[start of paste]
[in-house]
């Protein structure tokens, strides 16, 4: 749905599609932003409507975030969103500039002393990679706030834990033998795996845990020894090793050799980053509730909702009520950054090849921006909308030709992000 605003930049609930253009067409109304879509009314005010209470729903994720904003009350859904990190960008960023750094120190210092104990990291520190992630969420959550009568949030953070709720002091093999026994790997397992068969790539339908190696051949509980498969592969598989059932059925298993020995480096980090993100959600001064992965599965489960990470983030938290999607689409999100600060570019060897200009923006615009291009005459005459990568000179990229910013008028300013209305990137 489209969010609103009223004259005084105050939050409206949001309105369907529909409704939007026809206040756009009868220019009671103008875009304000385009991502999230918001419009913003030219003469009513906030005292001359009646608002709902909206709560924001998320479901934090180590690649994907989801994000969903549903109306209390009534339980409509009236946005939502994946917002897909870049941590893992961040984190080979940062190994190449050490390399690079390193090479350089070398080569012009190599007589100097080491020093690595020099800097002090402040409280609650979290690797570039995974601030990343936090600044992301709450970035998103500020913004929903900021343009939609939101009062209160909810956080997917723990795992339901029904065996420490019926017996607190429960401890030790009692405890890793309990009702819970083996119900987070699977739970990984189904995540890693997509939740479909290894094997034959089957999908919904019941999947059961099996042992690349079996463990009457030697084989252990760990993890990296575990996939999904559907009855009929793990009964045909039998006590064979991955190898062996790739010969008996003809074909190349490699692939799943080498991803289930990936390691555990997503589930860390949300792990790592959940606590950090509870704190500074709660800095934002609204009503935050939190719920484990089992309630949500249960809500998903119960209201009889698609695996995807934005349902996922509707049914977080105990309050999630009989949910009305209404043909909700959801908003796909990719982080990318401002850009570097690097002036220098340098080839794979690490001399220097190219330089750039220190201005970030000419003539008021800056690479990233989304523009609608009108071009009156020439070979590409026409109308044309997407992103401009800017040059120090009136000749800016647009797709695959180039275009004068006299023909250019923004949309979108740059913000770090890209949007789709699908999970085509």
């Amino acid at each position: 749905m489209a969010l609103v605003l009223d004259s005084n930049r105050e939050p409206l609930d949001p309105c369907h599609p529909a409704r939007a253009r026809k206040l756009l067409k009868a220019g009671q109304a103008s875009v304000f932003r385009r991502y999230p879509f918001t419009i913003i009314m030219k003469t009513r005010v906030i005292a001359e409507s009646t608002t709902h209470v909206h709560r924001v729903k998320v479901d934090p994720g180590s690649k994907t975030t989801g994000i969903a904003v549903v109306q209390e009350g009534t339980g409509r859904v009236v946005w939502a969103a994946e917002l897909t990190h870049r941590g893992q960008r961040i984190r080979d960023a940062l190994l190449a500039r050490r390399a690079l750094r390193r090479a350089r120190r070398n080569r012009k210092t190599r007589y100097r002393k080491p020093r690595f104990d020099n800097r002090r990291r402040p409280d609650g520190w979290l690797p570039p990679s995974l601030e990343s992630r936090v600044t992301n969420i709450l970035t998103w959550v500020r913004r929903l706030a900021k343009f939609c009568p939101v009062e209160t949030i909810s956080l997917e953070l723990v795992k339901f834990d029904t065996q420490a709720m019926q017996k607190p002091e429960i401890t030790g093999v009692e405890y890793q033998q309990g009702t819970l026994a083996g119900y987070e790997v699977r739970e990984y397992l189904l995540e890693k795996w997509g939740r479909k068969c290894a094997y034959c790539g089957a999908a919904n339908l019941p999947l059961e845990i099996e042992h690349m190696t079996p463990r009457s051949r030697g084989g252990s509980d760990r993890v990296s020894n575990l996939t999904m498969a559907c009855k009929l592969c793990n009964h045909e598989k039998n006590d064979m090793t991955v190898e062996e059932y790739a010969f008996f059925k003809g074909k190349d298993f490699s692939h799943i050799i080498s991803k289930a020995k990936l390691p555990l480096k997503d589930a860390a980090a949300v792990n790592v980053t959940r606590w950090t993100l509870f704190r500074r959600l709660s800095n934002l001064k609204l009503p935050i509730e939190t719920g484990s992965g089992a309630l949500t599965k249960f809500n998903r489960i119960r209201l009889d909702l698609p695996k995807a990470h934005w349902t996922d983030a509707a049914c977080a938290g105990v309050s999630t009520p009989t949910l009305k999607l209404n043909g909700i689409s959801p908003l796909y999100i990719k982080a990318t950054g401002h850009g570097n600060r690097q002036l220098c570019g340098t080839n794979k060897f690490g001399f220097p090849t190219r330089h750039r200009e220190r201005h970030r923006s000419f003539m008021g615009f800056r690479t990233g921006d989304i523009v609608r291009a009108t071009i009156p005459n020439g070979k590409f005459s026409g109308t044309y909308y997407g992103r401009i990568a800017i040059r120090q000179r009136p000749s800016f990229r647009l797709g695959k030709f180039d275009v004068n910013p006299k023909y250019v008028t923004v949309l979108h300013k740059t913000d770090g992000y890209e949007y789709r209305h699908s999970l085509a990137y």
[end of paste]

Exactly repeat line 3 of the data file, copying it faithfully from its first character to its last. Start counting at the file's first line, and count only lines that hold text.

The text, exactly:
């Amino acid at each position: 749905m489209a969010l609103v605003l009223d004259s005084n930049r105050e939050p409206l609930d949001p309105c369907h599609p529909a409704r939007a253009r026809k206040l756009l067409k009868a220019g009671q109304a103008s875009v304000f932003r385009r991502y999230p879509f918001t419009i913003i009314m030219k003469t009513r005010v906030i005292a001359e409507s009646t608002t709902h209470v909206h709560r924001v729903k998320v479901d934090p994720g180590s690649k994907t975030t989801g994000i969903a904003v549903v109306q209390e009350g009534t339980g409509r859904v009236v946005w939502a969103a994946e917002l897909t990190h870049r941590g893992q960008r961040i984190r080979d960023a940062l190994l190449a500039r050490r390399a690079l750094r390193r090479a350089r120190r070398n080569r012009k210092t190599r007589y100097r002393k080491p020093r690595f104990d020099n800097r002090r990291r402040p409280d609650g520190w979290l690797p570039p990679s995974l601030e990343s992630r936090v600044t992301n969420i709450l970035t998103w959550v500020r913004r929903l706030a900021k343009f939609c009568p939101v009062e209160t949030i909810s956080l997917e953070l723990v795992k339901f834990d029904t065996q420490a709720m019926q017996k607190p002091e429960i401890t030790g093999v009692e405890y890793q033998q309990g009702t819970l026994a083996g119900y987070e790997v699977r739970e990984y397992l189904l995540e890693k795996w997509g939740r479909k068969c290894a094997y034959c790539g089957a999908a919904n339908l019941p999947l059961e845990i099996e042992h690349m190696t079996p463990r009457s051949r030697g084989g252990s509980d760990r993890v990296s020894n575990l996939t999904m498969a559907c009855k009929l592969c793990n009964h045909e598989k039998n006590d064979m090793t991955v190898e062996e059932y790739a010969f008996f059925k003809g074909k190349d298993f490699s692939h799943i050799i080498s991803k289930a020995k990936l390691p555990l480096k997503d589930a860390a980090a949300v792990n790592v980053t959940r606590w950090t993100l509870f704190r500074r959600l709660s800095n934002l001064k609204l009503p935050i509730e939190t719920g484990s992965g089992a309630l949500t599965k249960f809500n998903r489960i119960r209201l009889d909702l698609p695996k995807a990470h934005w349902t996922d983030a509707a049914c977080a938290g105990v309050s999630t009520p009989t949910l009305k999607l209404n043909g909700i689409s959801p908003l796909y999100i990719k982080a990318t950054g401002h850009g570097n600060r690097q002036l220098c570019g340098t080839n794979k060897f690490g001399f220097p090849t190219r330089h750039r200009e220190r201005h970030r923006s000419f003539m008021g615009f800056r690479t990233g921006d989304i523009v609608r291009a009108t071009i009156p005459n020439g070979k590409f005459s026409g109308t044309y909308y997407g992103r401009i990568a800017i040059r120090q000179r009136p000749s800016f990229r647009l797709g695959k030709f180039d275009v004068n910013p006299k023909y250019v008028t923004v949309l979108h300013k740059t913000d770090g992000y890209e949007y789709r209305h699908s999970l085509a990137y």